(New York, N.Y.) — Last week, German city-state Bremen shut down the Al-Mustafa Community Center, citing the organization’s close association with Hezbollah and its calls for acts of terrorism against Israel. The order from German officials effectively prohibits the use of the association’s labels in public, requires all activities to cease, and ensures the premises are closed. It is the latest in a series of actions German authorities have taken against the Hezbollah-aligned community center.
Bremen’s intelligence service previously identified the community center in 2018 as a hub for fundraising on behalf of Hezbollah. Authorities raided the center in April 2020 as part of the ban of all Hezbollah’s activities in Germany by the federal government. In July that same year, authorities accused some 50 members of the center of being “involved in the financial support” of Hezbollah by sending funds to Lebanese families of deceased Hezbollah fighters.
The shuttering of the Al-Mustafa center is the latest move on the European continent to defend against the Hezbollah threat, which has extended across the Middle East, Europe, South America, and Asia for more than four decades. Nonetheless, the European Union has designated only Hezbollah’s so-called military wing as a terrorist organization, despite Hezbollah’s leaders themselves clearly stating the group is a singular entity. In early 2018, a group of 60 European parliamentarians, led by MPs from Denmark, Sweden, and Hungary, wrote to EU foreign policy chief Federica Mogherini that Hezbollah should be designated in its entirety.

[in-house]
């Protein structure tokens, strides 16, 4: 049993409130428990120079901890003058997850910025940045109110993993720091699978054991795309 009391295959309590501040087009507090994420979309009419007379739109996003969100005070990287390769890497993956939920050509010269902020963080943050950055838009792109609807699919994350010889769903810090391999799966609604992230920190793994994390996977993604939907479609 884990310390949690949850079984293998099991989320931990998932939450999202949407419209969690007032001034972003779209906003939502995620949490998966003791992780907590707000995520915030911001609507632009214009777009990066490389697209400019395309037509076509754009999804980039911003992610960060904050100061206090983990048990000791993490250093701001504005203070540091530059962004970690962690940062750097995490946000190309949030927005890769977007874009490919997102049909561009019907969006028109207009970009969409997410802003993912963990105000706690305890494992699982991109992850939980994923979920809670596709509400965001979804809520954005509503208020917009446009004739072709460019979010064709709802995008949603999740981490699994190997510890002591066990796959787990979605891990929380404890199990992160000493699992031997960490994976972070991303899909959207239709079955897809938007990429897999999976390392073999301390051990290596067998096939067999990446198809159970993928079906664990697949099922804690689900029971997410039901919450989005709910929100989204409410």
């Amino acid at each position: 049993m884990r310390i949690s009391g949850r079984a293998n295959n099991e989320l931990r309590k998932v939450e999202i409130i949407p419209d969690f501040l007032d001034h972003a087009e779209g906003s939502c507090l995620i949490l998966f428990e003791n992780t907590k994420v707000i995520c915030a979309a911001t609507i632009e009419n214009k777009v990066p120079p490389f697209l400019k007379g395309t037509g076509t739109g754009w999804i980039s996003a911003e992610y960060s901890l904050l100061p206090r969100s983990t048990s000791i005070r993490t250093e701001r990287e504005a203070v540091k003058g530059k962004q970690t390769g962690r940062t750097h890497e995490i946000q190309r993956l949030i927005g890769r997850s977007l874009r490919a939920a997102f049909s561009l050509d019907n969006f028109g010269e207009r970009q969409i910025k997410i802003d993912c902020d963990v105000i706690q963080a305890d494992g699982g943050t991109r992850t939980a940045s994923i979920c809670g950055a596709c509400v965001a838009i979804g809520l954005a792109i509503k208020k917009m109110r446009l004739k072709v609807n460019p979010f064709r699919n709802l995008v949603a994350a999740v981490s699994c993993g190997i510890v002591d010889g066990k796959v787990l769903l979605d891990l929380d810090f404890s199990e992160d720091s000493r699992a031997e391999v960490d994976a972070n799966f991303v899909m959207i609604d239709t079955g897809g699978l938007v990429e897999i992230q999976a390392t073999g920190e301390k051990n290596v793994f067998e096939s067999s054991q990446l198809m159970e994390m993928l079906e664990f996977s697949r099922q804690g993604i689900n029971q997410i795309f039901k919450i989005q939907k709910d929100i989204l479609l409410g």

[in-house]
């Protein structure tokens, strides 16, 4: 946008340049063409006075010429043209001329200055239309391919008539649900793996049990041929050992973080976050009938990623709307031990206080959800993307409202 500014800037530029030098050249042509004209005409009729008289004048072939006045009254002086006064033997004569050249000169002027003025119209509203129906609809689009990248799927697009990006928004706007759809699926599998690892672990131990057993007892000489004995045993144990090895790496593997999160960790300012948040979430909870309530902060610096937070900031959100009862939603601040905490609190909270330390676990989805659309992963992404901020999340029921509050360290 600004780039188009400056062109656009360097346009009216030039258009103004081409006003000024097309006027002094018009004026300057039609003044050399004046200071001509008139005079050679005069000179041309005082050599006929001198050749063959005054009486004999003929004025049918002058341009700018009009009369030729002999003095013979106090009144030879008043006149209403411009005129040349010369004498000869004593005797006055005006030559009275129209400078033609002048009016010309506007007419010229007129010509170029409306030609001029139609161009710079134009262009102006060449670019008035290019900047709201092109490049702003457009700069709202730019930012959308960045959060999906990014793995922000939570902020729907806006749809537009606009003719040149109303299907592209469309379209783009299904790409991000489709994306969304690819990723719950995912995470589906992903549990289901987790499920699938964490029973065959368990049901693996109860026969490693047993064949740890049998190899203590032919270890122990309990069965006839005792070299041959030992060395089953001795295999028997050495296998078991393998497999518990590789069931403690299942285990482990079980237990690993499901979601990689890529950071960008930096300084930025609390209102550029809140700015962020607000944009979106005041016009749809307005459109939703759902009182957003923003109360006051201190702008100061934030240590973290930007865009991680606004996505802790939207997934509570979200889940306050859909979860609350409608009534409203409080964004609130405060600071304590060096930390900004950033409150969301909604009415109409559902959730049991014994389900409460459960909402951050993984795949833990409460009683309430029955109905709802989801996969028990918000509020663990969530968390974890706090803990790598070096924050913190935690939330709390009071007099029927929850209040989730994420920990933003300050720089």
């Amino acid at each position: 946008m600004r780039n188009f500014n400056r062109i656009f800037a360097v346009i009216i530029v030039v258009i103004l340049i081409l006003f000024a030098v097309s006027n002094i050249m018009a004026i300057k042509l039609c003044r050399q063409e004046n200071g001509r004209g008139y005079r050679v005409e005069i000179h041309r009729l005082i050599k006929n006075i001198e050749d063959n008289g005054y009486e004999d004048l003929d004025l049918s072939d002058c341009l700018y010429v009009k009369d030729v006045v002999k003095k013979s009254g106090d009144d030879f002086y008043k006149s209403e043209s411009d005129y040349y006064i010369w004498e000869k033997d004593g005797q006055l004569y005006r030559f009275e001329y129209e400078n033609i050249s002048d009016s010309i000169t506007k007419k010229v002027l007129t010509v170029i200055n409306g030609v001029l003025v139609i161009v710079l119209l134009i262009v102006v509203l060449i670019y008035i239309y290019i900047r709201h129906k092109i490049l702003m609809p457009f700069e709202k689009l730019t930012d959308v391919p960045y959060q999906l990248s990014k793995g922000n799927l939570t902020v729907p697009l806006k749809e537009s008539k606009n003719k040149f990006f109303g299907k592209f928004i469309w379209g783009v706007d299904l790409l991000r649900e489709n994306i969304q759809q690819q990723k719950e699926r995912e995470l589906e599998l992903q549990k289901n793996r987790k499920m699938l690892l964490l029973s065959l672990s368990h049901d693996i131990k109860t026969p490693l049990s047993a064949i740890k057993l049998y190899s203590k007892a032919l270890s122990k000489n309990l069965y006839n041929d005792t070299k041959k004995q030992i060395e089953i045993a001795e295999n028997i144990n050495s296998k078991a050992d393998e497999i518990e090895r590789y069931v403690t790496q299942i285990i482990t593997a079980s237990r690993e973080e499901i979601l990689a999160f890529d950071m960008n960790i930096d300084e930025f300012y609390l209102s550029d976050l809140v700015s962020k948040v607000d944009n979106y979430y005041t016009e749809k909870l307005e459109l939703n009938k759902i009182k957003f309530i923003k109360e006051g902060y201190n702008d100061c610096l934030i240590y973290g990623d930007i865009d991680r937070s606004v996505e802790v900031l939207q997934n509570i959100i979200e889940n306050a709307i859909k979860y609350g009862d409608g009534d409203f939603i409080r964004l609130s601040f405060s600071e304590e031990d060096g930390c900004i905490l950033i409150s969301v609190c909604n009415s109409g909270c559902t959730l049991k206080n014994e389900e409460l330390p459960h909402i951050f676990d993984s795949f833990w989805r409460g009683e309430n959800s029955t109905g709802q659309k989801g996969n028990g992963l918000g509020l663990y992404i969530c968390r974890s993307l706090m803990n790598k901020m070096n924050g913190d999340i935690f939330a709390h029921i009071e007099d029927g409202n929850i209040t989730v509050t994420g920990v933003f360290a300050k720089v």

While the European Union maintains its designation of only Hezbollah’s so-called military wing, since 2019 the United Kingdom, Germany, Latvia, the Czech Republic, Estonia, and Slovenia have all banned Hezbollah as a whole. Additionally, the United States, Canada, Israel, and multiple other nations around South America and the Middle East have designated Hezbollah as a whole as a terrorist group. The Netherlands had previously banned Hezbollah in its entirety in 2004.
Despite Germany’s ban on the group, the number of Hezbollah supporters in Germany is increasing. On June 4, 2021, the Federal Office for the Protection of the Constitution reported that the number of supporters of Hezbollah in Germany dramatically increased in 2020. Support for the group reportedly grew by more than 19 percent year-over-year from 2019 to 2020 with an estimated 1,250 known followers in the country.
To read the Counter Extremism Project (CEP)’s resource Germany: Extremism and Terrorism, please click here.
To read the CEP resource Hezbollah, please click here.